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Darkest Truth by Catherine Kirwan
He will do anything to protect his secrets.
She will stop at nothing to expose the truth.
Because these are powerful people she is trying to expose.
And they’re willing to do anything to keep the truth hidden…….
Finola ‘Finn’ Fitzpatrick is a Cork solicitor, working and living in the city. She takes on the less salubrious cases that the other partners do not wish to dirty their hands with. But Finn enjoys these alternative cases and the freedom they allow her on a daily basis. ‘I was adaptable and discreet, useful for doing the messy but necessary work the other solicitors didn’t want to do.’ One extremely wet evening, as Finn locks up the office, she is approached by a man, one Sean Carney, in an obvious distraught state, looking for help. His daughter, Deirdre, committed suicide some time back and he has never truly accepted it as the world would like him to.
Deirdre had been a ‘normal’ teenager, but at fifteen years old there was a very dramatic change in her personality. Deirdre was a film enthusiast and following a time volunteering with the Cork Film Festival, a life-changing event resulted in a noticeable decline in Deirdre’s mental health. Sean and his wife Ann need closure and Finn, for reasons that eventually become apparent, is their last hope in bringing justice and in finally exposing the man they now hold responsible for Deirdre’s death. He is a renowned movie director, a beloved of the Hollywood scene, a seemingly untouchable ‘teflon’ character who has escaped scrutiny……until now. Finn makes a decision to assist the Carneys as there is something about Deirdre’s death that pulls her in….but Finn is unaware of the pandora’s box she is opening.
Darkest Truth, for me, is a novel of two parts. The initial stages of the book create the scene and introduce us to the players involved, with one very striking player, Cork City. I am a Cork native, born and bred, and I always approach books featuring Cork with a little trepidation, as my senses are heightened to spotting any mistakes etc. Catherine Kirwan felt very strongly that the city of Cork was very important to her storyline and she most definitely brings the city alive throughout the narrative.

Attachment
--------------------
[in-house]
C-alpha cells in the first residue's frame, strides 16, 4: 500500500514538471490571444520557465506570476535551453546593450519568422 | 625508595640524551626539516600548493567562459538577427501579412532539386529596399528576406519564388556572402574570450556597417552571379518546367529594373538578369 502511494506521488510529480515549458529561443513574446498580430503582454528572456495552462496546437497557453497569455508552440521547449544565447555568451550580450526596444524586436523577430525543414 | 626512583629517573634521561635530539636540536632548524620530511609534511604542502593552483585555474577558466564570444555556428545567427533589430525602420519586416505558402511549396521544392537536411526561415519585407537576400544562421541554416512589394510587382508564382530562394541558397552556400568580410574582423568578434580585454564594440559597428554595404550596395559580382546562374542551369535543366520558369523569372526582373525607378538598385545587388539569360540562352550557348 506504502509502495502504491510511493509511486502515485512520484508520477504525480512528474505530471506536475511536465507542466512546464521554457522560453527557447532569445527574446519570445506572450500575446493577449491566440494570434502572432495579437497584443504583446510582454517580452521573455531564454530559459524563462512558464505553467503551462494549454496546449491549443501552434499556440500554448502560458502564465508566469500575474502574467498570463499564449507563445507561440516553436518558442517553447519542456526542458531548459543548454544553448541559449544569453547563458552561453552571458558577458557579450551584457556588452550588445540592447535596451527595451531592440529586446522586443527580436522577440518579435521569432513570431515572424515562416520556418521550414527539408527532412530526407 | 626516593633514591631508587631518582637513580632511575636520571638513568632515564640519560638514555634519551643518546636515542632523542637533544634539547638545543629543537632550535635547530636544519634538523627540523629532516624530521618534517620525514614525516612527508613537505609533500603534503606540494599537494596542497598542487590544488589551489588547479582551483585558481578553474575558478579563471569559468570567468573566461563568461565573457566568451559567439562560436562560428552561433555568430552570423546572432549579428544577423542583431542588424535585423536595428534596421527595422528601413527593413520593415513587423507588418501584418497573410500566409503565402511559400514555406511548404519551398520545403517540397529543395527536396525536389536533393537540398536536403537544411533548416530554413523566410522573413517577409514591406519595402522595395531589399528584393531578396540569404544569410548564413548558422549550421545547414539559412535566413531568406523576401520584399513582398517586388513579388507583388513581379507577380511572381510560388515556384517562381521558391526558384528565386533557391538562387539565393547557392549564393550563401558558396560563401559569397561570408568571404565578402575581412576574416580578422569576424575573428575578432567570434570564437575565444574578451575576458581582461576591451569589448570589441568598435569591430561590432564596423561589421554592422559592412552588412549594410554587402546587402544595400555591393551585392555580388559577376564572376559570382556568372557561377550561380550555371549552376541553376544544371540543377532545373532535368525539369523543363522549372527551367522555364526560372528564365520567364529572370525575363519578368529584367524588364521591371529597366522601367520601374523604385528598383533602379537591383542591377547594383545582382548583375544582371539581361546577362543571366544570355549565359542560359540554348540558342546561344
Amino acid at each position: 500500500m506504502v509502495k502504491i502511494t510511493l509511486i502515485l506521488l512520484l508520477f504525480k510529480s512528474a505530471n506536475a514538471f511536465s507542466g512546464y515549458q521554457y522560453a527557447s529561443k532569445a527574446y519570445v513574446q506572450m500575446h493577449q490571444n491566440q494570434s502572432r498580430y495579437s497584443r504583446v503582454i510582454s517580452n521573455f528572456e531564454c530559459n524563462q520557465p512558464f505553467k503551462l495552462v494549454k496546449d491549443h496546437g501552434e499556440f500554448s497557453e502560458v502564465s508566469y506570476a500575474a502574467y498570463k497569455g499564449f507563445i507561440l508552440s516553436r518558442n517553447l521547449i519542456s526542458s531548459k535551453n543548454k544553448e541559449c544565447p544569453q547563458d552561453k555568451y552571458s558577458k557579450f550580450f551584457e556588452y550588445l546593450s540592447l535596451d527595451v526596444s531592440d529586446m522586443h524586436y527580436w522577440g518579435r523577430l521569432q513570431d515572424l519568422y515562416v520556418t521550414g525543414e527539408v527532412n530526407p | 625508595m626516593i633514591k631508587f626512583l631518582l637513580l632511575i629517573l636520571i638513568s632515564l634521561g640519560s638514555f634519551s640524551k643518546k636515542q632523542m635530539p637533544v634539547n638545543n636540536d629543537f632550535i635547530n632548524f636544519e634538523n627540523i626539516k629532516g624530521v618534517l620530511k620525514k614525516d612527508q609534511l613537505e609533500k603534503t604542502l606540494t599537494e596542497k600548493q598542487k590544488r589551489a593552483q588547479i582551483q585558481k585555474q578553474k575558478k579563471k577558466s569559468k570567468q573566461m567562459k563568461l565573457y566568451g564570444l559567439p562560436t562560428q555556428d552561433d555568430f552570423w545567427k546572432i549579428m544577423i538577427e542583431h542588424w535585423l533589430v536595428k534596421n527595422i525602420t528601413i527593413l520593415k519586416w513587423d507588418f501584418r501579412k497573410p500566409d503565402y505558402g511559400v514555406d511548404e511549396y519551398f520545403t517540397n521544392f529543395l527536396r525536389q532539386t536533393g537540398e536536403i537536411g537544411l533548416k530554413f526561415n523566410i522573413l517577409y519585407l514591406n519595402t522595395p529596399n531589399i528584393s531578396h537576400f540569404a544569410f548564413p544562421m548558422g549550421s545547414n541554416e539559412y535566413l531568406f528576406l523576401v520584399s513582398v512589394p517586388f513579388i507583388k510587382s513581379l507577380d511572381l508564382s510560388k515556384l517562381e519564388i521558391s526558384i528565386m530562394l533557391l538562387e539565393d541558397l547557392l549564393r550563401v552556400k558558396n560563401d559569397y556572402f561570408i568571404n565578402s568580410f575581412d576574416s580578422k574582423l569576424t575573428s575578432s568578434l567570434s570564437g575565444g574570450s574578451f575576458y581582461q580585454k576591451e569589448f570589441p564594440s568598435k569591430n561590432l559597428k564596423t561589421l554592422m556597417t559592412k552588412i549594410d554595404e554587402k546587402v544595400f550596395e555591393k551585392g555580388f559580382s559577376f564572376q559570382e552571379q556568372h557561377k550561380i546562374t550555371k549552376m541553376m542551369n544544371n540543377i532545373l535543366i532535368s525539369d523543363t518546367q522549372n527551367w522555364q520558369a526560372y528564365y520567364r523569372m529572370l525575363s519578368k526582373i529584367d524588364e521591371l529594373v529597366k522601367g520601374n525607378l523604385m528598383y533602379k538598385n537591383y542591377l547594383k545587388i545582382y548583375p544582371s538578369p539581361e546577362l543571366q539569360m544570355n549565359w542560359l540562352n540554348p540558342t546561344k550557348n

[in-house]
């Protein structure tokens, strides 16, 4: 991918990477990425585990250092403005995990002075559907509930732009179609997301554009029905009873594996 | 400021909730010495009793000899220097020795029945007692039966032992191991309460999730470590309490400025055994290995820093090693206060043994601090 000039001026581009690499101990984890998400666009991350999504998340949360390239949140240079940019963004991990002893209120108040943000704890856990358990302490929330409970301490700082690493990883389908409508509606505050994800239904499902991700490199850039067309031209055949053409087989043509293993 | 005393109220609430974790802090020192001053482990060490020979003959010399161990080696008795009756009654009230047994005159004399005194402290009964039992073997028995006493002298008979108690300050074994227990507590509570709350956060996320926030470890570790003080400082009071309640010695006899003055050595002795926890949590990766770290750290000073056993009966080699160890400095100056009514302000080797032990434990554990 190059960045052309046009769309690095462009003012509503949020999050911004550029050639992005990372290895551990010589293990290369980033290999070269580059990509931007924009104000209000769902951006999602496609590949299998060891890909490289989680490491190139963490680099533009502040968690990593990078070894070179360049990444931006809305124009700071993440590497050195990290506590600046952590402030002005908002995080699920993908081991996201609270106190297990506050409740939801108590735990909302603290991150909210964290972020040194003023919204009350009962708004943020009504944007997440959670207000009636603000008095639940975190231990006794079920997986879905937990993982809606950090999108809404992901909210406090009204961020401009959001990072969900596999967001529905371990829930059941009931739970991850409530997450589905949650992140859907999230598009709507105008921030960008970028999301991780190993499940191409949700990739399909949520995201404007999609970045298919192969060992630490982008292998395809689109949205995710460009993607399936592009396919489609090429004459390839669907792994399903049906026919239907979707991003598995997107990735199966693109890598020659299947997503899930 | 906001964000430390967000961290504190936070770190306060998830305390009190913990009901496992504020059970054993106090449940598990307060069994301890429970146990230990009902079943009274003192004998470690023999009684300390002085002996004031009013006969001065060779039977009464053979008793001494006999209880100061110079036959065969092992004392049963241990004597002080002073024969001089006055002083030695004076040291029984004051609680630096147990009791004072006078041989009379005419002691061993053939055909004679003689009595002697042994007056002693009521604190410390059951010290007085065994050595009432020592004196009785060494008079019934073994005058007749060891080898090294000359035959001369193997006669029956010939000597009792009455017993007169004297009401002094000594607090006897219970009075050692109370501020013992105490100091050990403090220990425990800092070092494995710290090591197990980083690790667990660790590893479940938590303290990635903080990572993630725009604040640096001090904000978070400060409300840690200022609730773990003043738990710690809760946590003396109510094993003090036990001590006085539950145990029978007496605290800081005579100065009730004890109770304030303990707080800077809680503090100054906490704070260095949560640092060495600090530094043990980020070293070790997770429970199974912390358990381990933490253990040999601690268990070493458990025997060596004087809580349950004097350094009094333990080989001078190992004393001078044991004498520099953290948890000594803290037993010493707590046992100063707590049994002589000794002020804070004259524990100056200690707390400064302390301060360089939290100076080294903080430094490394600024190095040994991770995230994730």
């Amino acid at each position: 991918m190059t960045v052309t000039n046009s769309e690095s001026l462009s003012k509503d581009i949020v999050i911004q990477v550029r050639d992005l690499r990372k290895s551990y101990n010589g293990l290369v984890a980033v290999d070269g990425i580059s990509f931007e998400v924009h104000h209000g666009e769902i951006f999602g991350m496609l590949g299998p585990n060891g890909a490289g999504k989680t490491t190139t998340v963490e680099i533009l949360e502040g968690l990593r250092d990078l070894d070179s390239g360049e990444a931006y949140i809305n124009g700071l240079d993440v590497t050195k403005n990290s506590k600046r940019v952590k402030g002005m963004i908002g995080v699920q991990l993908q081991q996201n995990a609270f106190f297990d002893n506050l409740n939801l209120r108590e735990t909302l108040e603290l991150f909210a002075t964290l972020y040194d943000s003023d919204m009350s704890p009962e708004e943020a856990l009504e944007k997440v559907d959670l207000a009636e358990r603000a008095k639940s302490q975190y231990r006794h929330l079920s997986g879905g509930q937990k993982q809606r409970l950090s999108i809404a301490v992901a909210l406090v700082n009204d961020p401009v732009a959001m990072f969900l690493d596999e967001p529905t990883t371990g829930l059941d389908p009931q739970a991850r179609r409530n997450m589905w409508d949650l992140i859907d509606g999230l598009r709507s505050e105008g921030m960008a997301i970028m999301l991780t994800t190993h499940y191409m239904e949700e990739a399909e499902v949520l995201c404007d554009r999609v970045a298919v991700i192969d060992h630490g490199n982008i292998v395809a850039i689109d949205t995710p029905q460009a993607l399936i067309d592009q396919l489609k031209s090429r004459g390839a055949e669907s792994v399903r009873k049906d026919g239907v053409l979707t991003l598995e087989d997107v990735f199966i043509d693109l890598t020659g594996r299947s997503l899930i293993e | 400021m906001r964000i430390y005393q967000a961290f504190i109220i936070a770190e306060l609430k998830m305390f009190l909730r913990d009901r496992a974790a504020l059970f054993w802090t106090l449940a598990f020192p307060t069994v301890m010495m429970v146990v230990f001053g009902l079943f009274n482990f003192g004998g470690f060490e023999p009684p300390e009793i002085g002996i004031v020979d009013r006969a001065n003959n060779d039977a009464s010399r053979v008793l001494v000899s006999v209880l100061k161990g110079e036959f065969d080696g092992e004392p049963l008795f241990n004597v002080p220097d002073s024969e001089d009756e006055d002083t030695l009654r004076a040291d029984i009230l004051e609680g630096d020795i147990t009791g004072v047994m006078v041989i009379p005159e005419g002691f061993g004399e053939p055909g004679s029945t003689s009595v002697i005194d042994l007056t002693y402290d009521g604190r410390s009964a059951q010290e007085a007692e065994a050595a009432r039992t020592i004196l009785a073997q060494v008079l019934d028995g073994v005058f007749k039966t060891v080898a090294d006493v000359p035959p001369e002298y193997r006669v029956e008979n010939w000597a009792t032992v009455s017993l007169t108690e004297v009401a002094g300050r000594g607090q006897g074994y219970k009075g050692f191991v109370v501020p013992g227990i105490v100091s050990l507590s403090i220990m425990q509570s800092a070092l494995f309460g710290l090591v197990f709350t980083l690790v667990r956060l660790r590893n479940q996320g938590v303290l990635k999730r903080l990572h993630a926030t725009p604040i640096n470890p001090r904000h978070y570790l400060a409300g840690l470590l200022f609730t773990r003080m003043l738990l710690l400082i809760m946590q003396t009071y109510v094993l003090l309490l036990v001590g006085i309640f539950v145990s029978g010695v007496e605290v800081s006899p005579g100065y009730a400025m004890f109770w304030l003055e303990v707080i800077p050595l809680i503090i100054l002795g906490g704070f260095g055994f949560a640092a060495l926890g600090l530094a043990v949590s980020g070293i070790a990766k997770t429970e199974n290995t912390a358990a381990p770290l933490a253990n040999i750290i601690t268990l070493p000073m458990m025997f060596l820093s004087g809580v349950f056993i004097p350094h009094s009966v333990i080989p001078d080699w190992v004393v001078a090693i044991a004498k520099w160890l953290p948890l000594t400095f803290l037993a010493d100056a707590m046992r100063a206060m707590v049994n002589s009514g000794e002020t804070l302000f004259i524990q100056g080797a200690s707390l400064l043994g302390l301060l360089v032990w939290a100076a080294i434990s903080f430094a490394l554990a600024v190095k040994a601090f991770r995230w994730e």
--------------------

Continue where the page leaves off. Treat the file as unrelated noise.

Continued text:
‘Crossing Patrick Street, I cut down Marlboro Street as far as Liam Russell’s bookshop and circled back on to Princes Street. I thought about the mix of optimism and bravery and foolishness that had led people to settle and build in this damp place. I thought about how, every so often, the water rose fast from the marsh underneath the streets and, just as fast, drained away leaving ruin in its wake….. I swung past the grand cast-iron gates, and into the English Market, busy already, though it was not yet ten, with the usual weekend foodie crowd stocking up on provisions for their Saturday night dinner parties. Taking a left at the fountain, I passed the wooden steps to the Farmgate restaurant on the balcony, went through the arch, and got an Americano with milk from Mary Rose.’
This description is so authentic, every street, each location brought me right into the story as I walked the city with Finn. For those not familiar with Cork, can I just say that Catherine Kirwan has put incredible detail into the book, bringing the setting to life.
The second part of the book is where Finn begins to make some very frightening discoveries and realises the extent of this web of lies she has become trapped in. There is a cloak of secrecy protecting a person, protecting an industry. Her livelihood, her reputation, even her life are all on the line, as Finn refuses to climb down, refuses to stop her search for the truth. There is a definite pick-up in the pace of the story as the pieces of the jigsaw come together and the mystery behind Deirdre’s suicide is slowly unveiled.
Darkest Truth is a very topical book focusing in on the current Me Too movement, mental health, grooming and abuse. Catherine Kirwan handles all these areas with great sensitivity, while also bringing us a novel that will have you eager to turn the pages, as you race to the finish.
Darkest Truth is a very entertaining, confident and impressive debut with a very convincing main protagonist. This is Finn Fitzpatrick’s first appearance and I have no doubt that we will be seeing plenty more of her in the future. It’s really wonderful to see Cork play such an important role in Catherine Kirwan’s writing, capturing the city in a very unique fashion.
(c) Swirl and Thread
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